Though the cold metals make many of the items seem primitive and almost alarming, Werner Spier said, there is much to appreciate from this early period of medicine.  "Just compare it to 2006 and the procedure of using chemotherapy for cancer," he said.  "Fifty years from now, people are going to say, 'Can you believe those guys in 2006 used those toxins to cure cancer and made those patients sick?  Why didn't they choose such and such?'  "Medicine is always evolving, and nothing is static in life.  So all this is the latest and a tremendous improvement over what they had in George Washington's and Abraham Lincoln's time," he said.

Home history --- A quick glimpse of the Turner Home:

It was built by H. T. Ponsford in 1910 for Dr. S.T. Turner who came to El Paso in 1889.

Turner was married to Annie Laurie Camp and had two sons who died in infancy.

He died in 1945, leaving the home to the El Paso County Medical Society.

The home was declared a Texas Historical Site in 1982.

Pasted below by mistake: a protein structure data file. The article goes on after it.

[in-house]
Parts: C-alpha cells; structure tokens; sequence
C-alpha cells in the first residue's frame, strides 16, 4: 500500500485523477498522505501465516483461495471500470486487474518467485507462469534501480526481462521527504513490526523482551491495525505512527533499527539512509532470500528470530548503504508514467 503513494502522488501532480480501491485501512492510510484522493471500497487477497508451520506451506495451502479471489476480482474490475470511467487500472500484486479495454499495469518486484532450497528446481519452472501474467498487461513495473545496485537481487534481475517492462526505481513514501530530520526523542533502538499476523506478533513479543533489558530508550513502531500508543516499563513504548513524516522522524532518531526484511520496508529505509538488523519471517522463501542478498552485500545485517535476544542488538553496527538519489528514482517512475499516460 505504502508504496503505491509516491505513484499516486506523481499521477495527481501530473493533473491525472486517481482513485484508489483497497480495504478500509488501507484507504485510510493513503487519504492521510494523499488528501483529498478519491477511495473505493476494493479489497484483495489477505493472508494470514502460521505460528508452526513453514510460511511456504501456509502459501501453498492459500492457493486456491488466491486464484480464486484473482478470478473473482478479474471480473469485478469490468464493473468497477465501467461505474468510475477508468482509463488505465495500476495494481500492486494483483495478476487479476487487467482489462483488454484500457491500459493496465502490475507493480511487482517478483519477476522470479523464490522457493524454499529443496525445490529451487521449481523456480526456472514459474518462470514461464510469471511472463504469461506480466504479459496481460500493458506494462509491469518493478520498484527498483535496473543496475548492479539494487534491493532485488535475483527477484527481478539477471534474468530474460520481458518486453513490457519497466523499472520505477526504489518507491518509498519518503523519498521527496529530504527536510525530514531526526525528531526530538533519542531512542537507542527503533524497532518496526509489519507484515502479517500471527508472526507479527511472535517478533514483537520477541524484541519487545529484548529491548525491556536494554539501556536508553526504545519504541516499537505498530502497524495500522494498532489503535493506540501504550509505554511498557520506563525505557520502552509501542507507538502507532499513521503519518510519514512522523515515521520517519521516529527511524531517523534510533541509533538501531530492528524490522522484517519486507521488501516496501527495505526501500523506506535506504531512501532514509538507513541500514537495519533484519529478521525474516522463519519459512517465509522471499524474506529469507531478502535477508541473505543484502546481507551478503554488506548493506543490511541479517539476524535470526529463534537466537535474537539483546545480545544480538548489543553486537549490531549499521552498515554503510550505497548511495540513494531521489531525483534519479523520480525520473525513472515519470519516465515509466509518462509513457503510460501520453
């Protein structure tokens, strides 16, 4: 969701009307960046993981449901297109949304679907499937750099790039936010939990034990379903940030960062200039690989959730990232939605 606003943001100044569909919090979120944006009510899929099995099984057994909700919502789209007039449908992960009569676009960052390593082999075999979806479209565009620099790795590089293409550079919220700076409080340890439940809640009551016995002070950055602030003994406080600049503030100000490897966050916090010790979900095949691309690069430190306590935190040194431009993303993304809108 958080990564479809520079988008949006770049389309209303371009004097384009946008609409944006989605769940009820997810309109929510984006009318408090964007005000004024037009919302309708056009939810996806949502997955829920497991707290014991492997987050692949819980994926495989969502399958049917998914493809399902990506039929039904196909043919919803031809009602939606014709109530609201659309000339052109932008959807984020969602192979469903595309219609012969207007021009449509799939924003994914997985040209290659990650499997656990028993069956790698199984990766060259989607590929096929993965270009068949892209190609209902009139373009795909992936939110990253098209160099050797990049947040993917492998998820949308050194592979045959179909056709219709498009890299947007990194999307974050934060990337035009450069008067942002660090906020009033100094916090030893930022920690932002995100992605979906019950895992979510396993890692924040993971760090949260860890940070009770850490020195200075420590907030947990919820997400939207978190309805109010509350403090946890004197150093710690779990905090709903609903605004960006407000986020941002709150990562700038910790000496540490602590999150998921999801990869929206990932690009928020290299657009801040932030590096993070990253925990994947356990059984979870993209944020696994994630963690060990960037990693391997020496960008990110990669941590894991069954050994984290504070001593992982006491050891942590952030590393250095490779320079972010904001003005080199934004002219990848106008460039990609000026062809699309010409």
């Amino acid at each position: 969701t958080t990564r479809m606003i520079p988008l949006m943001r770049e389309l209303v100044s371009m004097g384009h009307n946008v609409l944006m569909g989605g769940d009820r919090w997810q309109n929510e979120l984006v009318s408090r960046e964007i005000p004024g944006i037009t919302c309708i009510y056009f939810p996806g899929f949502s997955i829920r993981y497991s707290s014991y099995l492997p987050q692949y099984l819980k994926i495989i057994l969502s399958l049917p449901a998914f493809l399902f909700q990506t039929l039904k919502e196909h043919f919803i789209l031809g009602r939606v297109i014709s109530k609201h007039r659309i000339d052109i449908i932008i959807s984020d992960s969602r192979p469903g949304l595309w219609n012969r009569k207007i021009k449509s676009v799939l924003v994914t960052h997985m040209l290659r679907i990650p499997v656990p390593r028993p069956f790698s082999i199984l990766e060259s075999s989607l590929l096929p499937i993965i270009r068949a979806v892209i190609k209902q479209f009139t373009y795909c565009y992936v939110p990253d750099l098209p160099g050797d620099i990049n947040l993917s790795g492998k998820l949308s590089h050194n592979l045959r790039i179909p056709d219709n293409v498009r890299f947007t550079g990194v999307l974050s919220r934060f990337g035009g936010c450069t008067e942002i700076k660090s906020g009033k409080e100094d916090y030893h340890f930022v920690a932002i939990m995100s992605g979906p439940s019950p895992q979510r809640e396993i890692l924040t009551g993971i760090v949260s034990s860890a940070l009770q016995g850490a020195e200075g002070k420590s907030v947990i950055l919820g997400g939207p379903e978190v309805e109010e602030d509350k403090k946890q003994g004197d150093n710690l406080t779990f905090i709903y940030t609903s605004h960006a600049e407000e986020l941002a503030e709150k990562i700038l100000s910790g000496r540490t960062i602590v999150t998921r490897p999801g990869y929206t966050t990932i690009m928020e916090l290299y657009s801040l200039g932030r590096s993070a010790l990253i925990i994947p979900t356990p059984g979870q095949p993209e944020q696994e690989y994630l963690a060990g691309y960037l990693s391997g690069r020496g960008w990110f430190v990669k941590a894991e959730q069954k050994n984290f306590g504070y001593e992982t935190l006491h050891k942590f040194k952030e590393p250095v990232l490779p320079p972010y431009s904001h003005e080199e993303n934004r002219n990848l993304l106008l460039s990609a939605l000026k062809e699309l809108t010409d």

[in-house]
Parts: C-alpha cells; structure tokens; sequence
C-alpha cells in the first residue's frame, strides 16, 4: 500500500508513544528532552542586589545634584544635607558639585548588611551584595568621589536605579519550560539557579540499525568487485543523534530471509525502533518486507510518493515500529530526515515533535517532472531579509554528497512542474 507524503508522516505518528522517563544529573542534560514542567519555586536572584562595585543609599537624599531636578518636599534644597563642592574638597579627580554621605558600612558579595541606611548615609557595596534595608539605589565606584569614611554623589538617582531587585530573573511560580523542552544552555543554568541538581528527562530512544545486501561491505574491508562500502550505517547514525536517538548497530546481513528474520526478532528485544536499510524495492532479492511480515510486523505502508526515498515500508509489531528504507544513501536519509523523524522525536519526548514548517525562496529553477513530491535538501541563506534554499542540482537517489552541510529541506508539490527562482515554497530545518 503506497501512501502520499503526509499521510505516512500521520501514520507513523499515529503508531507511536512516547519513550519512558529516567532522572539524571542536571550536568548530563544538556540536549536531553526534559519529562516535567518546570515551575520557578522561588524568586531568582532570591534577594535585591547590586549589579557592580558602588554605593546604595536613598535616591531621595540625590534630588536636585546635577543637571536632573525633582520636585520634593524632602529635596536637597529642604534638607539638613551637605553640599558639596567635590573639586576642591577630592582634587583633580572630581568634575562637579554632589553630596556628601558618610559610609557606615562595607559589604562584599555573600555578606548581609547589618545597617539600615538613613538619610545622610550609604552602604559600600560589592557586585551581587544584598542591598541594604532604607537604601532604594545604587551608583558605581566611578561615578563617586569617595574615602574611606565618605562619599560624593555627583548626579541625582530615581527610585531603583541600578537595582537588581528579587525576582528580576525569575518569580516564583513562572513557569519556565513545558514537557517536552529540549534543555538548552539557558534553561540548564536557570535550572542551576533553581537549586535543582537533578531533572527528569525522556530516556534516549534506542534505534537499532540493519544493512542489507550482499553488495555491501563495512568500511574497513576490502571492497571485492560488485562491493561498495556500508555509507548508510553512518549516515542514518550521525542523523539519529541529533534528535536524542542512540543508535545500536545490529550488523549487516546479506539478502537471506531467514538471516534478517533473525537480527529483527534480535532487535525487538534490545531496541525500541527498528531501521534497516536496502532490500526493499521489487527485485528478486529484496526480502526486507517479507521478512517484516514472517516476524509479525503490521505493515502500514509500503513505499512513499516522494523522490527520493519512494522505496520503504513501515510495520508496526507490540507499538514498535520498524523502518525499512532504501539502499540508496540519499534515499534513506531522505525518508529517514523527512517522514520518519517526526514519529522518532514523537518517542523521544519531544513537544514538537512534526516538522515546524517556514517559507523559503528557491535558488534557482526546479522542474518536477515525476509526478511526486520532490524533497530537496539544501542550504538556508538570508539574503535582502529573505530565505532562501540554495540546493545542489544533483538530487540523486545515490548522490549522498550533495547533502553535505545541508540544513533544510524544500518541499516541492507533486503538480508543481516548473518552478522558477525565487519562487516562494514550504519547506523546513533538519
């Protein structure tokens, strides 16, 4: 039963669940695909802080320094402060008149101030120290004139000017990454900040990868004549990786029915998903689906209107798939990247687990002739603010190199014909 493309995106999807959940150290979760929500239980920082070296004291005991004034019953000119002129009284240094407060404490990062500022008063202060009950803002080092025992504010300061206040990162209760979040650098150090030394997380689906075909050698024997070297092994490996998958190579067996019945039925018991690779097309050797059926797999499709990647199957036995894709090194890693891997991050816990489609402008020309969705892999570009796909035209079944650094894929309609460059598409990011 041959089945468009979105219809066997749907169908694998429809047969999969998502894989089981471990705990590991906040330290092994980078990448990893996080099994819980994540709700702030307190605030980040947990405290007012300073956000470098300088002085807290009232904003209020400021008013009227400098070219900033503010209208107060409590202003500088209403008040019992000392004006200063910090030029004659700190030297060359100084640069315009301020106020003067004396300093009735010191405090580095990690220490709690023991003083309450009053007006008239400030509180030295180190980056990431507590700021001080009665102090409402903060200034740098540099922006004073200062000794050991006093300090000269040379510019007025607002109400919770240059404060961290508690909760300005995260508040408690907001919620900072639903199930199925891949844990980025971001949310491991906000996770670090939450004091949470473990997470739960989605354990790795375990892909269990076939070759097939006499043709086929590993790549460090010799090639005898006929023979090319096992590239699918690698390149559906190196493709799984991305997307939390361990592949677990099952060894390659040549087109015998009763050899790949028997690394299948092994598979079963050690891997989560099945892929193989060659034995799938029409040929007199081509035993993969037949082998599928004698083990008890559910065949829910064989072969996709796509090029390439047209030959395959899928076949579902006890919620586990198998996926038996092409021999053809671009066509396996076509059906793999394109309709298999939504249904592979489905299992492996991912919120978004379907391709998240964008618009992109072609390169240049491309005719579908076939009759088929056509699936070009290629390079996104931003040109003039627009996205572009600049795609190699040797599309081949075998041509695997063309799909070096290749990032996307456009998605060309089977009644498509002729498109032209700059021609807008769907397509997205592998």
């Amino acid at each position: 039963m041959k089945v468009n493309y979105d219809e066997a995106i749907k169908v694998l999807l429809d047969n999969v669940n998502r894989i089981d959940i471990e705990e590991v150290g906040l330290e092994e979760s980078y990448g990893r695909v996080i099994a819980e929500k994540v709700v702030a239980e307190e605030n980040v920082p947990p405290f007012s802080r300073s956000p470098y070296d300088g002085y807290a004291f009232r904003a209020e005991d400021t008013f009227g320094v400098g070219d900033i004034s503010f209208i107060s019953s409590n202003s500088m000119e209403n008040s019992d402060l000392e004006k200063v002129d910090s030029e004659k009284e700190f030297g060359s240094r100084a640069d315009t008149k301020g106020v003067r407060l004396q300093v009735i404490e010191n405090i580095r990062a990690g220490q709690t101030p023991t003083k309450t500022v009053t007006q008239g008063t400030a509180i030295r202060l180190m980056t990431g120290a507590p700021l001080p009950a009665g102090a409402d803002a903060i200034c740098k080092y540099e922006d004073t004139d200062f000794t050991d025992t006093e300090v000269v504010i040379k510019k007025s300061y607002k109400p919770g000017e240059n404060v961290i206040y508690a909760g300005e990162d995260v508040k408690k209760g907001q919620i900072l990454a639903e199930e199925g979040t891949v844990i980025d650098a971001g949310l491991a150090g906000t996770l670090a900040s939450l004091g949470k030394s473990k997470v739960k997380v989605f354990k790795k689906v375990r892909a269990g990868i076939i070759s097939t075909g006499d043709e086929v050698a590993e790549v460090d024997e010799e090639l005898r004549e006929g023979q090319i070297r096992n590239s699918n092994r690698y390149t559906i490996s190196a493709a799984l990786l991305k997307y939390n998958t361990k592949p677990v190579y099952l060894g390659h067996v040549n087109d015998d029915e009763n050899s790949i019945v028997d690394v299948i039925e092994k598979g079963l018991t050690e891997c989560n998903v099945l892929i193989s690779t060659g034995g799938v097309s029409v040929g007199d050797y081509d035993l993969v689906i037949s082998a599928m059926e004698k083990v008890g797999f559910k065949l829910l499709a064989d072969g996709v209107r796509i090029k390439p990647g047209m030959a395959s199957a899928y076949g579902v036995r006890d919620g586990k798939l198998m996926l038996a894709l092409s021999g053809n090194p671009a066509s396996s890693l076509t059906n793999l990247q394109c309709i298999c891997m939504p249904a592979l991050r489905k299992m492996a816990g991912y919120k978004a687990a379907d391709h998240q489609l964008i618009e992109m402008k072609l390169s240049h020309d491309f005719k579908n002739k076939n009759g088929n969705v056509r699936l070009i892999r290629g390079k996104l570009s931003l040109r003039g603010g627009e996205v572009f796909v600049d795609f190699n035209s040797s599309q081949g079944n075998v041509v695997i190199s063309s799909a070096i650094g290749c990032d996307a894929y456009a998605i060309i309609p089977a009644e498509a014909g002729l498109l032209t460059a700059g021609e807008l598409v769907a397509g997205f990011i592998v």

In 1965, Dr. Werner Spier and his wife, Cheri, started arranging a collection of medical equipment and paraphernalia from the early 1900s in the upstairs part of the house.

The collection spans five rooms and includes personal belongings of the Turners, including a display of her wedding dress and hat and his correspondence and notes.  One note states he did not think $5 was an exorbitant fee for sewing up a patient's head.

In 1983, the El Paso Medical Heritage Foundation was established as a non-profit for the medical collection.  Organizers would like to be able to showcase the collection in a more public way.

The historic S.T. Turner home at 1301 Montana
was built in 1910 and was willed to the
El Paso County Medical Society in 1946.
It has recently received
painting work on the exterior.

Cheri Spier, center, holds a personal journal of
Dr. S.T. Turner dated 1900.
At left is visitor Bloom Maule-Croxton,
a nurse practitioner.

This portrait of Annie Laurie Turner,
first wife of S.T. Turner,
is part of the society's collection of the
Turners' personal effects.

The entrance to the former residence features
original stained glass and Steuben light fixtures.
The home is thought to have been
designed by Henry Trost.

Medicine bottles from the old
Schaefer Pharmacy at 110 San Francisco
are part of the medical heritage collection.
The pharmacy operated from 1889 to 1935.

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This page last updated May 4, 2006
© 1982 - 2006 Ralph Terry.  All rights reserved.